10. mrachelle87

    mrachelle87 Fanatic

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    Sep 11, 2006

    Mom again

    If we were talking about a college class, I might feel different. We are talking about a 6/7th grade class. The homework that is assigned is just plain busy work. The questions do not go with the chapter. There are too many and they take up to much time. And for the record, we use high speed internet and I have bought a top of the line encyclopedia software for this class and the answers are not always available. If it was a simple as looking at a map and telling what is north or south, it would be different.
     
  11. rhassinger

    rhassinger Rookie

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    Whether it's a college class or preschool, you and your son are consumers of an educational service. I can tell you from being the recipient of these kinds of comments is that the last person I will feel sympathy for is the one who complains about too much work. Even worse, some kid's mom complains about too much work. Jeez. Some teachers will put a lot of effort into making sure the workload is well distributed, but then they get one request for an extension and they panic and give in. A solid, prepared teacher will not give in, and I expect that this one will not either. So my advice to you is to suck it up and enjoy it, your son will be a lot stronger for it, regardless of whether he gets an A or B.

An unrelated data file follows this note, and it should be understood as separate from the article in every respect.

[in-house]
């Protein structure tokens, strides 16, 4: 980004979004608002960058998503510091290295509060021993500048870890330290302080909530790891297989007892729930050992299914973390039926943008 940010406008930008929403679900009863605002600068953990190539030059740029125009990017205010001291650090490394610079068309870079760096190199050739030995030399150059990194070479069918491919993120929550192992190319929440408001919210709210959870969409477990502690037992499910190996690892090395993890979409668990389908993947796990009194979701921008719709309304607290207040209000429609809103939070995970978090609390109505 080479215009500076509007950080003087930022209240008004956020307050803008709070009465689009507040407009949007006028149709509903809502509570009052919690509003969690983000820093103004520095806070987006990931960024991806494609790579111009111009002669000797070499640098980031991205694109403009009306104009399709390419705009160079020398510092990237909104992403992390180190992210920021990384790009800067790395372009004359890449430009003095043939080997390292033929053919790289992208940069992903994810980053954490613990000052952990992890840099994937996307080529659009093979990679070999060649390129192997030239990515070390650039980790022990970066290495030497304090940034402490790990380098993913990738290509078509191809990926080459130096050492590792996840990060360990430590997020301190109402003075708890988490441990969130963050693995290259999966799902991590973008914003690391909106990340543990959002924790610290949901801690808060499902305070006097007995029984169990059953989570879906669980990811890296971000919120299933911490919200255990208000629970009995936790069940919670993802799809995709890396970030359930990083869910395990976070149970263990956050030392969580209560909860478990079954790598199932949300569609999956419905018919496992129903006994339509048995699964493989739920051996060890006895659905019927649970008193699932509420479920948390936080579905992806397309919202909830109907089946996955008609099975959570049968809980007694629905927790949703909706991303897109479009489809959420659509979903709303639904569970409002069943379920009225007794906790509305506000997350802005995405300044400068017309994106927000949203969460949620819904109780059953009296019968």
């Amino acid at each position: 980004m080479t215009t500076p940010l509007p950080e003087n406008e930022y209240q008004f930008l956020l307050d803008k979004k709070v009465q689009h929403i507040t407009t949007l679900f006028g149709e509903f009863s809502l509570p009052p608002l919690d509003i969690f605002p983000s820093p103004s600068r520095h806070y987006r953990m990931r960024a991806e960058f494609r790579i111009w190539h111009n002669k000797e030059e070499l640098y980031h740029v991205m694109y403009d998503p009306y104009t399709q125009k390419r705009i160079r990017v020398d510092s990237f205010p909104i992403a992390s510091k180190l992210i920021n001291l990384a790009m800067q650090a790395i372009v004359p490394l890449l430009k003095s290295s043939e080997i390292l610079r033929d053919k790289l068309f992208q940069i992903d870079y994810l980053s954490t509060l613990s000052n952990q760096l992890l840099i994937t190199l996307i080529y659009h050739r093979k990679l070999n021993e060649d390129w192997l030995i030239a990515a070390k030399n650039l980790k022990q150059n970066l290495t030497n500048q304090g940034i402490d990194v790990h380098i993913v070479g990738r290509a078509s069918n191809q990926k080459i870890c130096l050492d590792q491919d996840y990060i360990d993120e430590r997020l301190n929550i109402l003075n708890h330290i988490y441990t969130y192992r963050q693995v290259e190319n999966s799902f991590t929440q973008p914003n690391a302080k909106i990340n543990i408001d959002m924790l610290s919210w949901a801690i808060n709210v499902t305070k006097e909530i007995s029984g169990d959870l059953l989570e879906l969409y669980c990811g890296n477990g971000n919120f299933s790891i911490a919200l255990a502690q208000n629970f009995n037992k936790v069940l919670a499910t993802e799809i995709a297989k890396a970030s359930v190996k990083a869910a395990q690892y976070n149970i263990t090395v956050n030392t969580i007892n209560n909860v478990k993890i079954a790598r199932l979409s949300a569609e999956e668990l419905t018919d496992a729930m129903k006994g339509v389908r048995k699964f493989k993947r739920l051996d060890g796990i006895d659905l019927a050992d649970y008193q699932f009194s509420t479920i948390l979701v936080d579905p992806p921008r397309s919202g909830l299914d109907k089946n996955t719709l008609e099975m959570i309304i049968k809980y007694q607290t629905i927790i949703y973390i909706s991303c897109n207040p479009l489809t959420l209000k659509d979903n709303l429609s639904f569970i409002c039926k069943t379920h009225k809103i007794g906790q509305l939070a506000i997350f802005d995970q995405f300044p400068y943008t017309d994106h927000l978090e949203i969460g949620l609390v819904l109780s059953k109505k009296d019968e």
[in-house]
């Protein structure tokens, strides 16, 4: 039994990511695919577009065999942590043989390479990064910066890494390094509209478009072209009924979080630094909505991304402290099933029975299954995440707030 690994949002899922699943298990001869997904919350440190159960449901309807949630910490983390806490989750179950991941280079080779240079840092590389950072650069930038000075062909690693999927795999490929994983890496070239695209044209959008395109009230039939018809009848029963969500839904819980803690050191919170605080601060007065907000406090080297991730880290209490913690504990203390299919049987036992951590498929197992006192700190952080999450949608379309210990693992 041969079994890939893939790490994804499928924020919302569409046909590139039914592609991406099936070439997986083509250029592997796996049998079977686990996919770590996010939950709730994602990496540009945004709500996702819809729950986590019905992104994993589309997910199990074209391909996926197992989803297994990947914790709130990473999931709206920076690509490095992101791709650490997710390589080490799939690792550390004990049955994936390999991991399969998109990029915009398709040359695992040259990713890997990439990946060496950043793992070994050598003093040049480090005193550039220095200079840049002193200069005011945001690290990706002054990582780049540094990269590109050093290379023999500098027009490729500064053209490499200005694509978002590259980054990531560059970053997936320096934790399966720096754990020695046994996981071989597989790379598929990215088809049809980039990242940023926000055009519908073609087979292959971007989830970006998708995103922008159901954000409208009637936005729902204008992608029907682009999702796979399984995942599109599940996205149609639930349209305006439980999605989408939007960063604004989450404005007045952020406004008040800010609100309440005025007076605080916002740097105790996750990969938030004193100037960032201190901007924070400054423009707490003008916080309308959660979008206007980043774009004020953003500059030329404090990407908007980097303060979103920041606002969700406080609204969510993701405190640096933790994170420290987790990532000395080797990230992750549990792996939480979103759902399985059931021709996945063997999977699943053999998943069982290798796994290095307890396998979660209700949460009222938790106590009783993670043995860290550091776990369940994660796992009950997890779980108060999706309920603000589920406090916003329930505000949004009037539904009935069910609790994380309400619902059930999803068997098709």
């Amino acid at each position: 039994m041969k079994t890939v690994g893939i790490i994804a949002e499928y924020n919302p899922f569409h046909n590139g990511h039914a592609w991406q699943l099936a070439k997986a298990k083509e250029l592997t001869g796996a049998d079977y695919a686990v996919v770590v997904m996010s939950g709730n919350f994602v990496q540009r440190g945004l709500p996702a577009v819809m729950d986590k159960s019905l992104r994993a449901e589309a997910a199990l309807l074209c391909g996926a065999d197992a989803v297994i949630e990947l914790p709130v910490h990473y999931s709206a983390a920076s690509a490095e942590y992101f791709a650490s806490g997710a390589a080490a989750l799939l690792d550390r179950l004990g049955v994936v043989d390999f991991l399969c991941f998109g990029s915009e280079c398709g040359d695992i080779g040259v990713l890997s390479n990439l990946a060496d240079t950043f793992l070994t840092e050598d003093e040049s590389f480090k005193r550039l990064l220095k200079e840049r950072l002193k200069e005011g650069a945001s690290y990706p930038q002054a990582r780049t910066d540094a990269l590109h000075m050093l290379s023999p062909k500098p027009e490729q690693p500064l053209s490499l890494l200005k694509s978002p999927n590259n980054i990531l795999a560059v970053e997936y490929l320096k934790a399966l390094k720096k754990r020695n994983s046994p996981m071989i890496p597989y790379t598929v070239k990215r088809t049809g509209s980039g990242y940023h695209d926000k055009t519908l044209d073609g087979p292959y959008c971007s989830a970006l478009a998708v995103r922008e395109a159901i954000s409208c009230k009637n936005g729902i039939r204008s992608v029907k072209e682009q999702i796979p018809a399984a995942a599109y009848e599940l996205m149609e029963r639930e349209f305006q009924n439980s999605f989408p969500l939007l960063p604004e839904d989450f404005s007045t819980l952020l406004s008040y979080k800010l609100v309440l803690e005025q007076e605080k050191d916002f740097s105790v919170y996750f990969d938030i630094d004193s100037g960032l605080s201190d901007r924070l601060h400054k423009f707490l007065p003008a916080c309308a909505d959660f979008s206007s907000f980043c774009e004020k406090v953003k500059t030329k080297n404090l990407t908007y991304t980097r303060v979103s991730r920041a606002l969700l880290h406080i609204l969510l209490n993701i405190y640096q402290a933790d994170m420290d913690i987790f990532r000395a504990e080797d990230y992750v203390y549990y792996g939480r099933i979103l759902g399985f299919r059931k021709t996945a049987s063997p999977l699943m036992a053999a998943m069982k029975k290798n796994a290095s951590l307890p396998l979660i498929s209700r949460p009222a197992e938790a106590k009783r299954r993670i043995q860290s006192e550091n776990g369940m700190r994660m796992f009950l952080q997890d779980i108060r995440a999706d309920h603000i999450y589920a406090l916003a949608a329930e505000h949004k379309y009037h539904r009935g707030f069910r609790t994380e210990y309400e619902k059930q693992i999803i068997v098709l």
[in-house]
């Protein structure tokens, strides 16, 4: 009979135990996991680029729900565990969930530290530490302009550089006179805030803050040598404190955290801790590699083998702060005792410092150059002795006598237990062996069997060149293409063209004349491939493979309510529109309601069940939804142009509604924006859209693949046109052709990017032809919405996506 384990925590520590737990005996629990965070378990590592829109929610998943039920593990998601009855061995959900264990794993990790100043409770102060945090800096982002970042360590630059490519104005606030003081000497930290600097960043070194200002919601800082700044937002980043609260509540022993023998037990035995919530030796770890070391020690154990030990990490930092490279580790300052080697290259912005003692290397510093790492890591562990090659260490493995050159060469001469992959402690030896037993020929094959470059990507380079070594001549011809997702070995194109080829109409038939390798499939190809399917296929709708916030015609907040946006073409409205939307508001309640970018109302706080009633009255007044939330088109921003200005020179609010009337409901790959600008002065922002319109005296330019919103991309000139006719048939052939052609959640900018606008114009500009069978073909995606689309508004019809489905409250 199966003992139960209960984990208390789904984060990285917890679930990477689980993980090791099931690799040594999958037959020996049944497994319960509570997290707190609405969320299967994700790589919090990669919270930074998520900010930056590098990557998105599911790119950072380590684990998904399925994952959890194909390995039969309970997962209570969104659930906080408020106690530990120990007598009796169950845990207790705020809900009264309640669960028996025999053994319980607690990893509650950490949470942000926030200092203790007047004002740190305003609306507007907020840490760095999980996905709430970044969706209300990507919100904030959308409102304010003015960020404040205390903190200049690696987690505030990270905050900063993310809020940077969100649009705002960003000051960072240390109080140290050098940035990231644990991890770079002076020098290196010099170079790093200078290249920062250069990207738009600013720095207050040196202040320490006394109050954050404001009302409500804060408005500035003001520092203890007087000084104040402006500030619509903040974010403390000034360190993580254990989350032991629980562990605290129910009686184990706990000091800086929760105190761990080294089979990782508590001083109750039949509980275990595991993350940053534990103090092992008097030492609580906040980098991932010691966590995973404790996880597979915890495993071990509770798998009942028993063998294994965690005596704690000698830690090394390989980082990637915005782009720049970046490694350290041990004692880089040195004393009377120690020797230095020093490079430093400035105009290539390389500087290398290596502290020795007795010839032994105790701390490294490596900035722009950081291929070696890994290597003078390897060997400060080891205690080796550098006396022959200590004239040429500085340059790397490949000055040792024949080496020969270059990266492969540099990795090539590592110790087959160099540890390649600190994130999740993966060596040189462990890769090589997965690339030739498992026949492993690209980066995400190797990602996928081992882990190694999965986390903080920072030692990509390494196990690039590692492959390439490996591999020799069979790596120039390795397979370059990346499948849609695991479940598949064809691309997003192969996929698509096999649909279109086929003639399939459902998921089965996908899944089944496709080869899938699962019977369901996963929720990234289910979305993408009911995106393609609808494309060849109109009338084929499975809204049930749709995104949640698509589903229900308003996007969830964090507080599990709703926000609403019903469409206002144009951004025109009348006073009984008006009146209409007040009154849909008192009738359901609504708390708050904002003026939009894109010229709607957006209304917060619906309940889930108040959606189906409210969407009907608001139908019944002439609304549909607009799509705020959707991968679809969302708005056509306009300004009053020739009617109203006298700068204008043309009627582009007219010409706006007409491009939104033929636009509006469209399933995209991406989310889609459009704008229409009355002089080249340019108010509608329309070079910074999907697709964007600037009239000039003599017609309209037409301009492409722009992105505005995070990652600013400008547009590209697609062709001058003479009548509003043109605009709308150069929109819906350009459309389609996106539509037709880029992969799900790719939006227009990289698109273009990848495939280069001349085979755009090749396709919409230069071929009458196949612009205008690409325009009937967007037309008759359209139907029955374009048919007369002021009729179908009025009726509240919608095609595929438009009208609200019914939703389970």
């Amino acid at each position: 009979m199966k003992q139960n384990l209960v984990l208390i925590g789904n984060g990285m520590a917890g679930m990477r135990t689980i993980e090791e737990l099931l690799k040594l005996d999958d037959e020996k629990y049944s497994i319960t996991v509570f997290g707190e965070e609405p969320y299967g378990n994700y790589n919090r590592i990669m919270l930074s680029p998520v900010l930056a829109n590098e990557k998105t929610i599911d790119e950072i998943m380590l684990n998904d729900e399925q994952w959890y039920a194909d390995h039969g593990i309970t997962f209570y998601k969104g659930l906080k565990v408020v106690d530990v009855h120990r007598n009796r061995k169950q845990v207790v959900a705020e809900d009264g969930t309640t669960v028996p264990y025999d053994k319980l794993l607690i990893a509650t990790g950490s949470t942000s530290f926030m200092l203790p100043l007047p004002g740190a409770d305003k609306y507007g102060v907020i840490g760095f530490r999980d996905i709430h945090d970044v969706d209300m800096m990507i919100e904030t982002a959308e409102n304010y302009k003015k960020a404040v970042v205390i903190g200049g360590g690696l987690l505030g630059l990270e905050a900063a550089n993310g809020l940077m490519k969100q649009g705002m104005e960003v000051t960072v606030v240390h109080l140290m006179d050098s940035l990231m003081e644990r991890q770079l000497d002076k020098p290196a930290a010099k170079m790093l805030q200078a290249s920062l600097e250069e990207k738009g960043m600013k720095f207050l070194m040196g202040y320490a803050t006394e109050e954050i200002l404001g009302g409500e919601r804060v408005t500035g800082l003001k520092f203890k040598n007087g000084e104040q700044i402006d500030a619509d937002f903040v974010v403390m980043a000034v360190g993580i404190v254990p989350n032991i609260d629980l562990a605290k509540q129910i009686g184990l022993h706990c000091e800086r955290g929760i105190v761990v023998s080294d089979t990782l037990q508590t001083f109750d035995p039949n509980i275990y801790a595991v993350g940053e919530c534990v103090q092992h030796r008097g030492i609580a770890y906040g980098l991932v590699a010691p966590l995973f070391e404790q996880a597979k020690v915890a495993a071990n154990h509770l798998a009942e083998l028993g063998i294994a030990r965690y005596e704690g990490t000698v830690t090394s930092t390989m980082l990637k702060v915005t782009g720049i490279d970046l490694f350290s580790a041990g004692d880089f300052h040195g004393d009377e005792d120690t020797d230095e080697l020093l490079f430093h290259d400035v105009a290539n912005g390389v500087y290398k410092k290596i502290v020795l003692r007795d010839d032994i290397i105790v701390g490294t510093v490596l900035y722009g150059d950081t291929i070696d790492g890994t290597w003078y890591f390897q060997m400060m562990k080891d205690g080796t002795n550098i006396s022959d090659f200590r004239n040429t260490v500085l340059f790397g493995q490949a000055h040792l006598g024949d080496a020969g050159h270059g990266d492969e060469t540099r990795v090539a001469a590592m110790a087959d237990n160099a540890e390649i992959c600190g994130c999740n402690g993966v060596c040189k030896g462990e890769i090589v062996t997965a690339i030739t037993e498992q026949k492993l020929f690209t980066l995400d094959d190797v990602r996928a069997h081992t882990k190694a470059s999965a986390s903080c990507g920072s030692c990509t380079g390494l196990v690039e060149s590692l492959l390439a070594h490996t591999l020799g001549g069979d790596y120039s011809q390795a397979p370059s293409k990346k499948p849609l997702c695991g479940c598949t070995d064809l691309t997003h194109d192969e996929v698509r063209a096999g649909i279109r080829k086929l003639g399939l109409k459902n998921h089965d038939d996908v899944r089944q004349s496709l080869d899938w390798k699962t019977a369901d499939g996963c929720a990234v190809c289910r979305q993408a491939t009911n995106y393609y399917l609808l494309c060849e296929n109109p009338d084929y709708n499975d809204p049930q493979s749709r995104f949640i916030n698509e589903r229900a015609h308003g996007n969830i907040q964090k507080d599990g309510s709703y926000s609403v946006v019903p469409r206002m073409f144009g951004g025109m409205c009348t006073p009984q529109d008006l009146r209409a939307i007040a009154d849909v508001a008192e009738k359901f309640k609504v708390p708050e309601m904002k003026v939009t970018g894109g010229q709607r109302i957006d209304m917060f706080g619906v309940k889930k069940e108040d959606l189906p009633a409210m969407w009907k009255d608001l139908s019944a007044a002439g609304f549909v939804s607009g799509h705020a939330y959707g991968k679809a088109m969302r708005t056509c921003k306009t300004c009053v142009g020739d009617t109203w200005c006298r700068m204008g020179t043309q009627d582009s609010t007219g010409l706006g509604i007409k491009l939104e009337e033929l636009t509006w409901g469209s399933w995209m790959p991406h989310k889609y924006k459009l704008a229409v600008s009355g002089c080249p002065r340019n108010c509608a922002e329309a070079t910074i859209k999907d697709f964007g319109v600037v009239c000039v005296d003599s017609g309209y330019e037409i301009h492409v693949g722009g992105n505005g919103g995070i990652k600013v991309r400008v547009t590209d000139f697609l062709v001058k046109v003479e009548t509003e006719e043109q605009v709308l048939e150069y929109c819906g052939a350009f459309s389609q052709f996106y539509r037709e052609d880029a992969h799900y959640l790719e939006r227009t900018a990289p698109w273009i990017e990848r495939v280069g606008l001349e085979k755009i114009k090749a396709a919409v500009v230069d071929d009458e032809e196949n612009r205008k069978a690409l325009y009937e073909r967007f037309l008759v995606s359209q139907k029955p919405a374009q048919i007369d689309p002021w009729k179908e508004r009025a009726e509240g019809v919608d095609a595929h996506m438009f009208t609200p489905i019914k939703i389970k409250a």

Tell you what... If you have a copy of this homework as a document you can send me, then send it on over and I'll see if I'm actually shocked. I'm not sure I believe that it is what you term busywork. Not all answers are in the text, and depending on how well you know how to use google and what kind of "top-of-the-line" encyclopedia you picked up, your son may be going about doing it far less efficiently than he could.
     
  12. clarnet73

    clarnet73 Moderator

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    I think it's appropriate to ask the teacher if it's normal that he's spending that amount of time on her assignment. She might not be expecting it to take that long and be able to give you some tips. Most teacher I know have told parents "Most assignments shouldn't take longer that (x-amount) of time. If your child is spending far longer than that on a regular basis, please contact me."

    She might *not* realize how long it's taking. Or she might and not care, but it's worth asking.